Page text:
Obama's pivotal Iraq decision

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President Obama is wrestling with whether to launch airstrikes against Sunni militants in Iraq who on Wednesday reportedly took control of Iraq’s largest oil refinery.

Ahead of a pivotal meeting Wednesday afternoon with congressional leaders, Obama is weighing the possibility of airstrikes or drone attacks to slow the march of the Islamic State in Iraq and Syria (ISIS), which has taken over much of the country as Iraq’s army has folded.

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National Security Council spokeswoman Caitlin Hayden on Wednesday said the president “has not made a decision” on airstrikes.

“At this stage, the only thing that remains ruled out is more U.S. troops in a combat role,” Hayden said.

She reiterated that the administration wants to see the Iraqi government of Prime Minster Nouri al-Maliki work with other groups on a solution.

“As we've said, the solution that is needed is an Iraqi one — any U.S. military options are in support of that strategy,” she said.

Fast-moving and sometimes contradictory news reports on Wednesday highlighted both the fluidity of the battle in Iraq, and decisionmaking in Washington.

Senior administration officials told The Wall Street Journal that Obama had ruled out airstrikes for now, partly because the U.S. lacked good intelligence on which targets could help shift momentum against the quick-moving insurgency. 

But The New York Times reported that Obama was considering a targeted, highly selective use of airstrikes similar to operations in Yemen. The report did say the attacks would likely be carried out by drones and would not start immediately. 

Reports that Iraq's biggest oil refinery was captured Wednesday by the Sunni extremists could change calculations in Washington by giving ISIS Iraq’s richest resources.

The Iraqi army flatly denied that ISIS fighters had seized the facility in the northern city of Baiji, but eyewitnesses contradicted those claims, according to the Times.

Oil companies, including Exxon Mobile, BP and PetroChina, have also begun evacuating staff from southern Iraq, the International Business Times reported.

And insurgents and government forces clashed just 35 miles north of Baghdad in the city of Baqubah, which, if lost, offers a direct route to the capital city.

Ordering airstrikes could be politically controversial, given opposition from some members of Congress to any action in Iraq and calls by other lawmakers for the administration to first seek authority for a strike from Congress.

The administration is reportedly considering sending a small contingent of special operations forces to help train an Iraqi military that has crumbled as ISIS fighters advance toward Baghdad.

The administration hopes Iraq’s government in Baghdad can mount a counterattack and reverse some of the gains made by ISIS in recent days. That would leave open the option of airstrikes and additional military training or assistance.

It would also allow the U.S. to push Iraqi Prime Minister Nouri al-Maliki to accept political concessions and make his government more Sunni-inclusive. In recent years, al-Maliki, a Shiite, has purged moderate Sunni leaders from top leadership roles in the government and military.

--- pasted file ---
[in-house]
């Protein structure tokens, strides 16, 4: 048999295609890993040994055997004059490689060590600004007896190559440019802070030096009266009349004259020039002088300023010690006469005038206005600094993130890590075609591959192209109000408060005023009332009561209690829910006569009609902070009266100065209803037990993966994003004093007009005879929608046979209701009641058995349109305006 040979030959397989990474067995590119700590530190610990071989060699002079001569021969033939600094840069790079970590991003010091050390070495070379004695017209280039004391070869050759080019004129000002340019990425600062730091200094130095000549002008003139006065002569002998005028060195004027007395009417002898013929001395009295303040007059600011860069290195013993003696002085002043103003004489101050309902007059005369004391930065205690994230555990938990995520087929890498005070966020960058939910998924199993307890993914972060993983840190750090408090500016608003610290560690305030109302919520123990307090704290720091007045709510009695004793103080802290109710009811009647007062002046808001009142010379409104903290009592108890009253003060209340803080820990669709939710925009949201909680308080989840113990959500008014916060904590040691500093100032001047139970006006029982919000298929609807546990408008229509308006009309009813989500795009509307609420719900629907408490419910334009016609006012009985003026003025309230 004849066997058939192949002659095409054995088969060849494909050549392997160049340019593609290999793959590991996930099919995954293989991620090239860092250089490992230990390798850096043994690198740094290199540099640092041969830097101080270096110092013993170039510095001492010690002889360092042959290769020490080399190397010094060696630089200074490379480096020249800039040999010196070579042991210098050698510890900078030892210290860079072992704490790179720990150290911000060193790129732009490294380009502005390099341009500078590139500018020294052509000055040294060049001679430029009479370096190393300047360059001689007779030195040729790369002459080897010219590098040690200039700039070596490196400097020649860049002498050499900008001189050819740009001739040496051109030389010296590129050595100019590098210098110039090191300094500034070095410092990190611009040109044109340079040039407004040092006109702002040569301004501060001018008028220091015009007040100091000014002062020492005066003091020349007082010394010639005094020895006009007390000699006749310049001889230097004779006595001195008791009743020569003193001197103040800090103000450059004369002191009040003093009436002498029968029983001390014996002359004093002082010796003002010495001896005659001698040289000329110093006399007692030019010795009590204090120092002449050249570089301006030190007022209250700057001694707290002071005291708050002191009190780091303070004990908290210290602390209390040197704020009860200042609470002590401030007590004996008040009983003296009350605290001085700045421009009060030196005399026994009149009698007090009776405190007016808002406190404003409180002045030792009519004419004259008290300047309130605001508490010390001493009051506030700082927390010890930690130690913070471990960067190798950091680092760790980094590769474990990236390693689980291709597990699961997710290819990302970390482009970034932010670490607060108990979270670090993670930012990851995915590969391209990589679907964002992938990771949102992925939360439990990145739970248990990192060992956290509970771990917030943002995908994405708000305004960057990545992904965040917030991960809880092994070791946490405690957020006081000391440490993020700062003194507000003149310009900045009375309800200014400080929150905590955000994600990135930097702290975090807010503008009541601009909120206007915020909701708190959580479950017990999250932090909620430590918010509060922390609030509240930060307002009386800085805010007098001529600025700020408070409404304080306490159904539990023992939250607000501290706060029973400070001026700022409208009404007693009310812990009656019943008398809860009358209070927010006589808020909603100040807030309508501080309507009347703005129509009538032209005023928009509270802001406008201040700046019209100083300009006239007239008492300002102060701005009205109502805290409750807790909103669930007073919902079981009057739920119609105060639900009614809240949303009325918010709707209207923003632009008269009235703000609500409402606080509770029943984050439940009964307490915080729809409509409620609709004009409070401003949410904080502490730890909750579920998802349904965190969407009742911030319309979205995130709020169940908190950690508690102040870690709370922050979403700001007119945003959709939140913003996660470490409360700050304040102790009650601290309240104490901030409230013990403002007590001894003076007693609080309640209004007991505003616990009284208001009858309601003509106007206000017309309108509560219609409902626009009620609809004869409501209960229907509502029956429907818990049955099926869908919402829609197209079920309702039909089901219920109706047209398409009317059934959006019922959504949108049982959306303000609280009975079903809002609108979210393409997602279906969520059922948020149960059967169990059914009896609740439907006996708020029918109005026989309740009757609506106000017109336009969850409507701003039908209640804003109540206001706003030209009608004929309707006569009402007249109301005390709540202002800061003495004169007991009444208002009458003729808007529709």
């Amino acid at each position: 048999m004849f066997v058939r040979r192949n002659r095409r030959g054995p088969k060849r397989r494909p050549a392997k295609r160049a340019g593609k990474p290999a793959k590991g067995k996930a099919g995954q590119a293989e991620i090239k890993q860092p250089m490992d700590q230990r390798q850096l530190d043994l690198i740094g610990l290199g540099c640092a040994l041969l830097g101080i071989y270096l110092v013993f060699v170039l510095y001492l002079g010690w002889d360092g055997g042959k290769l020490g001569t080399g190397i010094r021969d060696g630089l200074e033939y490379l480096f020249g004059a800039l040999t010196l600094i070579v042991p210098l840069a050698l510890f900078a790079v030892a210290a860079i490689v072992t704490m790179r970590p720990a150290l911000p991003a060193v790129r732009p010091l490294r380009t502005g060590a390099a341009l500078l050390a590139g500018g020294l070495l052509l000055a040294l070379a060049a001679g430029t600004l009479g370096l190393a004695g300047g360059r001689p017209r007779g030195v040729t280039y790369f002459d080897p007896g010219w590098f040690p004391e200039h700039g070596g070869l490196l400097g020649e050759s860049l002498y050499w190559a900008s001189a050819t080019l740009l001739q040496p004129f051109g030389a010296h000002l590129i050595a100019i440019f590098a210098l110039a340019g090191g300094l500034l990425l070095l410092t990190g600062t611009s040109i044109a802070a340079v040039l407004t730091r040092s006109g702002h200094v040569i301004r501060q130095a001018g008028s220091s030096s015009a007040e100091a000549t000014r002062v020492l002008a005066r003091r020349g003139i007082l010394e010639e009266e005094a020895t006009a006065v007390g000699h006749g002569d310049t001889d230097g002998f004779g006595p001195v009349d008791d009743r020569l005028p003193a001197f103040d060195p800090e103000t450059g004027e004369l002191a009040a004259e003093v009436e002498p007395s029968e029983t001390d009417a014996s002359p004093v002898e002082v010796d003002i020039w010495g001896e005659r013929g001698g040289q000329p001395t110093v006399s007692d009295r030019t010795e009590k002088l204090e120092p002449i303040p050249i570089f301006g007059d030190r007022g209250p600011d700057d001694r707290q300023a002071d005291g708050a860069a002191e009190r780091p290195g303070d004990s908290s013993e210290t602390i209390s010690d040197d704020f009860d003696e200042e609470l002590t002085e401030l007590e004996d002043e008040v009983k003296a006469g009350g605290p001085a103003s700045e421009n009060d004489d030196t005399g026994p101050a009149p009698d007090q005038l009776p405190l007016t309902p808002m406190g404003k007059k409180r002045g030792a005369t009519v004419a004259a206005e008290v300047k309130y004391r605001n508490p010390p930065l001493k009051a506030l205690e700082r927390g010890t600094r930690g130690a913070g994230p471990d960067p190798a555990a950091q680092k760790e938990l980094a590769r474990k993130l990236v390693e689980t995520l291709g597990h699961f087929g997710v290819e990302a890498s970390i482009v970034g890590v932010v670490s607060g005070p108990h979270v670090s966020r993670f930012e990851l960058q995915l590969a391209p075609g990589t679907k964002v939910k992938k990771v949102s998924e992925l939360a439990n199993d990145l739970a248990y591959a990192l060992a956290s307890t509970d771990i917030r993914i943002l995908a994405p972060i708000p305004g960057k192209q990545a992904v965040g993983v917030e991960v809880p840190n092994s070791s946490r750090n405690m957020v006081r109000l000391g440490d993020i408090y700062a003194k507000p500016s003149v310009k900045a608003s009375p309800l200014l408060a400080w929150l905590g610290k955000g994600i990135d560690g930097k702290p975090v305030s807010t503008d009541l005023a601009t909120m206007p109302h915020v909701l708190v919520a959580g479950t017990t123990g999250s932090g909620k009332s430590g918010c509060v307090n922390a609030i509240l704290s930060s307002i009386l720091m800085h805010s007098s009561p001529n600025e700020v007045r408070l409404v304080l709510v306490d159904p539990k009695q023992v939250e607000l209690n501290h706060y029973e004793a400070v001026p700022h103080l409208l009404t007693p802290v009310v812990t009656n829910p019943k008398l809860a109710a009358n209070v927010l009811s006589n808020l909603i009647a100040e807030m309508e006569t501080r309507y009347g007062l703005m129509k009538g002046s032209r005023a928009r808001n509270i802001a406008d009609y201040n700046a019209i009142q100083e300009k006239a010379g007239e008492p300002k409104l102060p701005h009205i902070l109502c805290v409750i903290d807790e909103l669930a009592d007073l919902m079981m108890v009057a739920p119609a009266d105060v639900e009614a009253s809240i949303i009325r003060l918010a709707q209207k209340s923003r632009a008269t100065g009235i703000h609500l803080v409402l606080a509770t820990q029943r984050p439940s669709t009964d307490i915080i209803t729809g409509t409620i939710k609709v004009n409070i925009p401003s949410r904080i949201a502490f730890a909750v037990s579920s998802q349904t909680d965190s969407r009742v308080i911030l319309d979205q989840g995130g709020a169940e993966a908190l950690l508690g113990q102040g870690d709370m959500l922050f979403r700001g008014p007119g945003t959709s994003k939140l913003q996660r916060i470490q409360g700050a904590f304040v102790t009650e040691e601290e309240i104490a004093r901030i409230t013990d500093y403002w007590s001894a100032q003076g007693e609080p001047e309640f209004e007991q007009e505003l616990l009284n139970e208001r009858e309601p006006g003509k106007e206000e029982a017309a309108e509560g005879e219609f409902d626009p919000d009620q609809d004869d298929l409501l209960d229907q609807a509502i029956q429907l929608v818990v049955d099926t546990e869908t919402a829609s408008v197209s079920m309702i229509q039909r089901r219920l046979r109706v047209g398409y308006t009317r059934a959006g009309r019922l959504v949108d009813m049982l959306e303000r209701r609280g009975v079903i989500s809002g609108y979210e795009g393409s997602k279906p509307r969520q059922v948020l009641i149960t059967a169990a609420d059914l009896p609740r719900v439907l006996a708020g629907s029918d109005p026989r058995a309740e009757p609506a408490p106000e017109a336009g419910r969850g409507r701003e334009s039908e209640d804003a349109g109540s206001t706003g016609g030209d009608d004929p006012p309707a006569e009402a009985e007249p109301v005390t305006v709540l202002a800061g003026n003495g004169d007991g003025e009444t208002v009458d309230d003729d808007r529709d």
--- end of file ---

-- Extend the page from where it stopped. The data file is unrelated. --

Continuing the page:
Obama’s chief objective in meeting with Congress may be convincing leaders that his caution is viable, even as he seeks assurances that he should be allowed to act if he deems it necessary.

Ahead of their meeting Wednesday afternoon, Speaker John Boehner (R-Ohio) said the White House “has been caught flat-footed from the start” of the Iraq crisis. The top Republican said Obama needed to “offer a coherent strategy to reverse the momentum and spread of terrorism in Iraq and the region.”

Senate Minority Leader Mitch McConnell (R-Ky.) has also demanded that the White House produce a plan for going forward.

In an interview Tuesday with The Associated Press, McConnell said the president needed to tell Americans how he planned to combat ISIS before “every gain made by the U.S. and allied troops is lost.”

Those two lawmakers will join House Minority Leader Nancy Pelosi (D-Calif.) and Senate Majority Leader Harry Reid (D-Nev.) in the Oval Office.

The open question will be whether leaders emerging from that meeting will express disappointment with the president for not pressing forward with more direct military action.

A poll released Tuesday by Public Policy Polling showed 74 percent of American voters oppose sending U.S. troops into Iraq in response to the crisis — an indication of how unpopular reengaging militarily could be.

The leaders will also likely face questions about whether Obama needs to seek congressional approval for airstrikes, if he decided at some point to proceed along that route.

The White House is likely wary of a repeat of the botched attempt last year to secure authorization for military strikes against Syria.

Sens. Tim Kaine (D-Va.) and Chris Murphy (D-Conn.) are among the top Democrats on the Foreign Relations Committee who have said Obama needed to get new congressional approval before any military action. 

“If he’s asking for any sustained authorization, he’s got to go Congress. I think the Iraq AUMF is functionally obsolete,” said Murphy.

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